Bali 1928 – Repatriating Bali’s Earliest Music Recordings, 1930s Films and Photographs
In 1928 Odeon and Beka produced the only recordings of Balinese music made in Bali and released prior to World War II. Fifty-six of the original 78-rpm records (111 sides) are known to have survived. Recovering them all required research in archives, libraries, universities and personal collections in Asia, Europe, and North America.
Canadian composer Colin McPhee first heard these recordings in New York in the winter of 1930-31, and they inspired his research in Bali over the course of the next eight years. McPhee, in his memoir, A House in Bali, recalled how in 1931 one frustrated European shopkeeper entrusted to sell the records in Bali smashed his entire inventory.
Beginning in 2000, American ethnomusicologist Edward Herbst and New York’s Arbiter of Cultural Traditions began a multi-year research project to find, document, understand, explain, restore, re-release, and repatriate all of this music. Once that work was underway, he found it was possible as well to relate much of the music of 1928 to silent films of the same musicians and their ensembles’ dancers shot in the 1930s by McPhee, Mexican artist and writer Miguel Covarrubias, and Swedish dance pioneer Rolf de Maré with anthropologist/dance ethnographer Claire Holt.
This music represents a remarkable diversity of new and ancient genres of gamelan and vocal music. Combined with more than four hours of the previously unavailable silent film from the 1930s, the recovered work offers the only documentation of seminal early 20th-century Balinese master musicians, dancers and innovators as well as styles and genres that have disappeared.
The sound and film recordings provide an unprecedented audio-visual experience of the late 1920s to the late 1930s, a decade when four factors converged to create both an efflorescence of Balinese artistic creativity and a loss of ancient traditions. The first of these historic events was the rapid decline and fall of ancient Balinese regional kingdoms. The second was the trauma of Dutch conquest in 1908 and the ensuing colonial administration of South Bali that hastened their fall and replaced their political power. As a result, much of the creation of music, dance, and arts moved from the royal courts to local villages and their clubs and associations, and emerging performance styles reflected the tastes of common Balinese audiences. And the arrival of Bali’s first wave of Western visitors gave rise to new genres, new audiences, and new influences, including emerging 20th-century media, which ensured that the world would learn of this compelling culture.
Today, Balinese scholars and artists suggest that with the empirical evidence we now have in the 1928 recordings, understanding of the social dynamics and creative impetus of 20th century Balinese aesthetics and culture is far beyond anything previously thought possible. These circumstances of loss, rediscovery, re-acquisition and revival have broad implications to inspire and inform repatriation projects elsewhere in Indonesia and worldwide.
Herbst and his Balinese and American research partners designed the project to ensure that these resources will be widely available in accessible formats, leading to further research, dissemination, and use by Indonesian and international artists, teachers, scholars, and researchers. Their restoration, dissemination and repatriation efforts have resulted in publication of five volumes in Bali including CD, DVD and cassette formats, as well as CDs in English in New York and websites in both countries. (For more information, see the Music + Films pages.)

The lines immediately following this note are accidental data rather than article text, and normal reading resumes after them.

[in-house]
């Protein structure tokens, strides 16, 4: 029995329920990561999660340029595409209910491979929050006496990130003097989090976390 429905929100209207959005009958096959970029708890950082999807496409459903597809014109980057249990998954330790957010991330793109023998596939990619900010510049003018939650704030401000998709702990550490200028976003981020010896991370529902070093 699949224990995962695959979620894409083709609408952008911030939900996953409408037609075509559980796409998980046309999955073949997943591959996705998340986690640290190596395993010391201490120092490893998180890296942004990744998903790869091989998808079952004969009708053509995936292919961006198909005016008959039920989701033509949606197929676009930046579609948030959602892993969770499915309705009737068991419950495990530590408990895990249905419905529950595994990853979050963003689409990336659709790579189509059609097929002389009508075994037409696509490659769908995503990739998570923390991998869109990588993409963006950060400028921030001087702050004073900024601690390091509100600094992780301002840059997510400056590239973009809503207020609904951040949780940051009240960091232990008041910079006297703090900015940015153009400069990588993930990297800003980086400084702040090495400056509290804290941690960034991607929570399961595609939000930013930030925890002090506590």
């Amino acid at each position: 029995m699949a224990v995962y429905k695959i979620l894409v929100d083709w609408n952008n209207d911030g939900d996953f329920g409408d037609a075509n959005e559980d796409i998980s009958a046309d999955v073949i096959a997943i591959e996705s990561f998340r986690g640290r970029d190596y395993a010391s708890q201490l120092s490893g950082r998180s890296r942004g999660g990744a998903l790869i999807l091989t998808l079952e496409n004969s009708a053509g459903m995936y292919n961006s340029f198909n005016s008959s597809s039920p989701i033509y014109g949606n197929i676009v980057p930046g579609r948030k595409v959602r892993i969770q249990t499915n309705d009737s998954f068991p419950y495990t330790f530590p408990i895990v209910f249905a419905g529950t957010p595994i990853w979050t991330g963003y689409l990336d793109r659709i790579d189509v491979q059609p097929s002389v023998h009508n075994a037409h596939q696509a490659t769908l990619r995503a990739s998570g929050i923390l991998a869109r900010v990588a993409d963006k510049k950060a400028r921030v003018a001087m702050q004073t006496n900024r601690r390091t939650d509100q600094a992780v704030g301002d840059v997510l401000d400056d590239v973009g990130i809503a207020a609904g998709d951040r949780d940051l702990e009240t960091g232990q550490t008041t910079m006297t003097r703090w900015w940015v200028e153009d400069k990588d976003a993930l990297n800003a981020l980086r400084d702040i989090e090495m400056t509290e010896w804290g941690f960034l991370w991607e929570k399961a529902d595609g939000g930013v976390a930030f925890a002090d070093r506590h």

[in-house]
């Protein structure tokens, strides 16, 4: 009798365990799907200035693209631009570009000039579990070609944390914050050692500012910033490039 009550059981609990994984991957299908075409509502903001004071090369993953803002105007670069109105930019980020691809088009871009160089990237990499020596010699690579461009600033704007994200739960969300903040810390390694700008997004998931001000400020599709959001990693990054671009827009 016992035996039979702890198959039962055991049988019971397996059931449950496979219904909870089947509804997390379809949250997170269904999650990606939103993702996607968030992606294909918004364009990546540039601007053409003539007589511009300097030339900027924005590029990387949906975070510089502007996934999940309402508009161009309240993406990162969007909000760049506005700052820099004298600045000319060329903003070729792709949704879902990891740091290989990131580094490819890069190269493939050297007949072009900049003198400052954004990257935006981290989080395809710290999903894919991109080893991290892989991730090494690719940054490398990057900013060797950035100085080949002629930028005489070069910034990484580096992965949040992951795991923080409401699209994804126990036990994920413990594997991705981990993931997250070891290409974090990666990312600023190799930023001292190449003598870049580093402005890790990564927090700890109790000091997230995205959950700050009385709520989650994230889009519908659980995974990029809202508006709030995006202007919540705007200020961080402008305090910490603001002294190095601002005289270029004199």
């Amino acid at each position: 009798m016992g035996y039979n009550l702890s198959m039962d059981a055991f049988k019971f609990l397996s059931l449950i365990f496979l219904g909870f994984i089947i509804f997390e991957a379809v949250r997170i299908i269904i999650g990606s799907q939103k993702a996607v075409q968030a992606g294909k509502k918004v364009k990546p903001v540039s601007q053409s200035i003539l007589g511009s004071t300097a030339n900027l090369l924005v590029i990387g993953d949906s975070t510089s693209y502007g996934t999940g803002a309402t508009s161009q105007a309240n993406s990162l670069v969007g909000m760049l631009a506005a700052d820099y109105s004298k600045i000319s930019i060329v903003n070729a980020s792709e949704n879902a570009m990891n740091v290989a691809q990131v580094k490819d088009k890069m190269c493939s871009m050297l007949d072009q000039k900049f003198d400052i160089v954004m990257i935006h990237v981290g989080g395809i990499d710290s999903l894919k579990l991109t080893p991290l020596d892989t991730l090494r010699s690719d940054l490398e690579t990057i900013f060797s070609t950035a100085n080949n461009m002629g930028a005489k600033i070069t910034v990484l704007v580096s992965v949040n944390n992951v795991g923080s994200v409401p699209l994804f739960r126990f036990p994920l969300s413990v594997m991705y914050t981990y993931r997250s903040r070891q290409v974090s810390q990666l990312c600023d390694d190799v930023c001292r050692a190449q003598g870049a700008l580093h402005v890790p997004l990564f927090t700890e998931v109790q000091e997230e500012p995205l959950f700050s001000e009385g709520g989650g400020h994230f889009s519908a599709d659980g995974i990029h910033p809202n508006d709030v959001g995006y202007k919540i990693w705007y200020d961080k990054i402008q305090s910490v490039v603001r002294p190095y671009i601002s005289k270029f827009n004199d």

As principal investigator, Herbst has been project director and coordinator, ethnomusicologist, researcher and writer of historical, analytical, and extensive interpretive notes included as PDF files for each volume in both English and Indonesian.
Documentation of field research based on these recordings, as well as photographs and rare films from the 1930s, constitute another dimension of repatriation by giving voice to Bali’s oldest living generation, bringing to light their disappearing traditions and newly-emerging, truly revolutionary aesthetics as well as their personal creative narratives, all in the context of competition and cooperation in colonial and post-colonial Bali. The research team’s ability to capture the memories of many of these near-centenarians has underscored the urgency of adding their knowledge to these newly accessible audio-visual resources.
The next phase of the project will see completion of a book that includes edited and updated versions of all five essays, previously formatted as PDFs. The book will also focus on the dialogic research and repatriation strategies used in this project, and the broader imperatives of a repatriation process facilitated by collaboration among foreign and indigenous artists and scholars.
Ongoing Outreach and Research
Herbst and Balinese colleagues are engaged in dissemination and public outreach activities in Indonesia to increase awareness of cultural memory, personal narratives and the importance of empirical historical resources available through repatriation of arts-related archives. Additionally, international gatherings and presentations in other countries are being scheduled.
A new Bali 1928 and Library of Congress-to-Bali Repatriation Project initiative for 2017-2021 includes Gregory Bateson’s (1936-39) and Jane Belo’s (1931-39) film footage and photographs from Bali, complemented by field notes by Margaret Mead, Bateson and Belo. This project involves further research amongst centenarians and will result in publication of the films, edited and restored, in Bali.